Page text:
Date Published: February 6, 2019
Publisher: Public Library of Science
Author(s): Pablo de Jesús Suárez-Moo, Andrew P. Vovides, M. Patrick Griffith, Francisco Barona-Gómez, Angélica Cibrián-Jaramillo, Sabrina Sarrocco.
Cycads are among the few plants that have developed specialized roots to host nitrogen-fixing bacteria. We describe the bacterial diversity of the coralloid roots from seven Dioon species and their surrounding rhizosphere and soil. Using 16S rRNA gene amplicon sequencing, we found that all coralloid roots are inhabited by a broad diversity of bacterial groups, including cyanobacteria and Rhizobiales among the most abundant groups. The diversity and composition of the endophytes are similar in the six Mexican species of Dioon that we evaluated, suggesting a recent divergence of Dioon populations and/or similar plant-driven restrictions in maintaining the coralloid root microbiome. Botanical garden samples and natural populations have a similar taxonomic composition, although the beta diversity differed between these populations. The rhizosphere surrounding the coralloid root serves as a reservoir and source of mostly diazotroph and plant growth-promoting groups that colonize the coralloid endosphere. In the case of cyanobacteria, the endosphere is enriched with Nostoc spp and Calothrix spp that are closely related to previously reported symbiont genera in cycads and other early divergent plants. The data reported here provide an in-depth taxonomic characterization of the bacterial community associated with coralloid root microbiome. The functional aspects of the endophytes, their biological interactions, and their evolutionary history are the next research step in this recently discovered diversity within the cycad coralloid root microbiome.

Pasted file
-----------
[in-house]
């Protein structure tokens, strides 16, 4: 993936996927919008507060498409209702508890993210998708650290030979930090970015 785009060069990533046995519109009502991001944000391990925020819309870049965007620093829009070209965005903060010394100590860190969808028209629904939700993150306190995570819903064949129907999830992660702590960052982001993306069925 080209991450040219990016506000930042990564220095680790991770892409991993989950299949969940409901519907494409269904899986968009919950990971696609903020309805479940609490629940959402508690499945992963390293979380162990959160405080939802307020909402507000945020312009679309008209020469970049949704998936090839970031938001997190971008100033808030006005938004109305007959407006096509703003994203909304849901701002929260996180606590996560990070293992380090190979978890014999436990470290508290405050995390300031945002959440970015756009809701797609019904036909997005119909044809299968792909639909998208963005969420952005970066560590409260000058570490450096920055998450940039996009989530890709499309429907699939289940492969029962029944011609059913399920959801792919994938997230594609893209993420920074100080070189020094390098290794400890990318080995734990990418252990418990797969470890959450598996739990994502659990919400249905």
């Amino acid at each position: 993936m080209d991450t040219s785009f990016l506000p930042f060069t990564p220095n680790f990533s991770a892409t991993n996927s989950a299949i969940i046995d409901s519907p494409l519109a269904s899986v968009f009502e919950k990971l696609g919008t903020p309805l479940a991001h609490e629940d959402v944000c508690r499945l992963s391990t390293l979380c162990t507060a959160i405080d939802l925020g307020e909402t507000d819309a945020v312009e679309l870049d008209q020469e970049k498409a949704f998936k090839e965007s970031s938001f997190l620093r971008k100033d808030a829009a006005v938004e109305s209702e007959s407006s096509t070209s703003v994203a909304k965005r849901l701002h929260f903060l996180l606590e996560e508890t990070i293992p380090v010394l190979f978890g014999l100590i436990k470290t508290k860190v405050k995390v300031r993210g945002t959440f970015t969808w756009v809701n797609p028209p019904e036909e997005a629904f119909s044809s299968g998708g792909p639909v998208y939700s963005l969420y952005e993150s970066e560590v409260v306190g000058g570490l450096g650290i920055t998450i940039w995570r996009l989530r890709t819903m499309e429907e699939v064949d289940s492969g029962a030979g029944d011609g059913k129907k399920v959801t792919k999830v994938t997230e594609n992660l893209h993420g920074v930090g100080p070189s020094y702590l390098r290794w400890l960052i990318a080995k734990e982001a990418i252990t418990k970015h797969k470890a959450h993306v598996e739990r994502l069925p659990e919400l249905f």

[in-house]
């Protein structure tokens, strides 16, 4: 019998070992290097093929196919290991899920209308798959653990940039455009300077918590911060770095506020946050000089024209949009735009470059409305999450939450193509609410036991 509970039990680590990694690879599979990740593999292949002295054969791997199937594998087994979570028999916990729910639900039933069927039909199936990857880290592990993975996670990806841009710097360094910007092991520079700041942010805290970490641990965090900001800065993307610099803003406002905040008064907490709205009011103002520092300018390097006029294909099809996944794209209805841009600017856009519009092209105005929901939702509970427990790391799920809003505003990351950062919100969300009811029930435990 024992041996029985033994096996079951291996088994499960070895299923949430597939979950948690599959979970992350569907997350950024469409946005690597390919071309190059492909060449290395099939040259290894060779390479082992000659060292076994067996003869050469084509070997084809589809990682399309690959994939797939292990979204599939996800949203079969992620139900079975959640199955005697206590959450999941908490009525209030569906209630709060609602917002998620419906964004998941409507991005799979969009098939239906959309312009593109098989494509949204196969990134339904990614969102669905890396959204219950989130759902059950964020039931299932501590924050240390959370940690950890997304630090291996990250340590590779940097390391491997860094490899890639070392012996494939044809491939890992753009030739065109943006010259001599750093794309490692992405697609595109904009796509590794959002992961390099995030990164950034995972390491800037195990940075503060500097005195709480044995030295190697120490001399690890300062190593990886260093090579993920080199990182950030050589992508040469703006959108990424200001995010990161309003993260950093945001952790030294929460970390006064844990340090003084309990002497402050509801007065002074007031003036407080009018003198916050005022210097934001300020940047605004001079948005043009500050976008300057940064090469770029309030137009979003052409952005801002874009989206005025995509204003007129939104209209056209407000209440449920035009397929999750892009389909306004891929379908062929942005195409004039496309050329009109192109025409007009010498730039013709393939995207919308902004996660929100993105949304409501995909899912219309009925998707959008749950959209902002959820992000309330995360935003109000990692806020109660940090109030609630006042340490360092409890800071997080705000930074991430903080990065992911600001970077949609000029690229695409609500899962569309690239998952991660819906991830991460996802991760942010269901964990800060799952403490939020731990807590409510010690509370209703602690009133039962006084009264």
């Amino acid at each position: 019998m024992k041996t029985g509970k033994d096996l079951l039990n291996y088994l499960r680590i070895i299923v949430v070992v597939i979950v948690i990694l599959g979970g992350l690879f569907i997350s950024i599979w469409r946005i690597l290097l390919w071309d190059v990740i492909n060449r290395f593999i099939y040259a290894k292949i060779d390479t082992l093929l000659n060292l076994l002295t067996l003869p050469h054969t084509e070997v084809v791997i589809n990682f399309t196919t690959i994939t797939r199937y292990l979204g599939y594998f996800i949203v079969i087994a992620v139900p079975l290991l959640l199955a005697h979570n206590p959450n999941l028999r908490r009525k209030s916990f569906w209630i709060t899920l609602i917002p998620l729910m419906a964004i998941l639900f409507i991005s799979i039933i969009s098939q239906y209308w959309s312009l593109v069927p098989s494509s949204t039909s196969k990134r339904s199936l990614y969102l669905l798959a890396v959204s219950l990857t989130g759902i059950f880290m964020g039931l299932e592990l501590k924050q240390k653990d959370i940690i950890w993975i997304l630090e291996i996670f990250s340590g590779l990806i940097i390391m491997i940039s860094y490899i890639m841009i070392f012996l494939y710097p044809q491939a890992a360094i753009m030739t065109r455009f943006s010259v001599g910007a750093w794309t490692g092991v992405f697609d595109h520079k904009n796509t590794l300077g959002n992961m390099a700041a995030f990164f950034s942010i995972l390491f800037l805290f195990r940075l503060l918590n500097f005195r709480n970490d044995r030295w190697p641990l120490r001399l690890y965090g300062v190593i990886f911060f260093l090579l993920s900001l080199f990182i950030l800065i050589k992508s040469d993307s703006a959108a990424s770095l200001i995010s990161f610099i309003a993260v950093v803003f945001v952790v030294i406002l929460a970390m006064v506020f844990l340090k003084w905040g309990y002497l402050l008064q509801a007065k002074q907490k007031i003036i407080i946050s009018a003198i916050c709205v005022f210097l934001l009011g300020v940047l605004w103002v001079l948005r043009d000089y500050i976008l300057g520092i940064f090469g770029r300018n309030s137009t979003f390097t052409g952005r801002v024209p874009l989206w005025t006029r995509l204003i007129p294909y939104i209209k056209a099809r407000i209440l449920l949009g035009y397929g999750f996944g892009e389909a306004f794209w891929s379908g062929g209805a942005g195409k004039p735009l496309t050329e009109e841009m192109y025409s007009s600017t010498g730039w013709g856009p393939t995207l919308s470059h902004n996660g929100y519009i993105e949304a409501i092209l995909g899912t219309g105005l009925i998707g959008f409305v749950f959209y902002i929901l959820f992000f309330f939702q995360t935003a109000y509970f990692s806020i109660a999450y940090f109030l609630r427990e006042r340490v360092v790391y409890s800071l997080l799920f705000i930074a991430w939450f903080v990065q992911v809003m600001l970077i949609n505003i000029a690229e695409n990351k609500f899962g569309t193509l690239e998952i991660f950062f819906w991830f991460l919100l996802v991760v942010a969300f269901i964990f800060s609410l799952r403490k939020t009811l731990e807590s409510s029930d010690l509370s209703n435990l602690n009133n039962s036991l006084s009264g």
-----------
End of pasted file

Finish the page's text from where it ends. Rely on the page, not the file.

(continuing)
Specialized root modifications that contain endophytic microbes are rare in plant evolution, present in some legumes  and few other groups in angiosperms and in cycads in the gymnosperms . Cycads have specialized apogeotropic roots of small coral-like shapes, termed coralloid roots, which contain nitrogen-fixing cyanobacteria. The formation of a coralloid develops from the secondary roots through morphological changes that include an increase in lenticel cells , considered the main mode of cyanobacterial entry [3,4]. Coralloid masses are formed involving somatic reduction before the dichotomous branching of the roots. The reduced cells make up part of a ring of differentiated cortical cells lying beneath the epidermis . It is possible to see this ‘cyanobacterial ring’, also known as ‘algal ring’, inside which endophytes are located, even with the naked eye.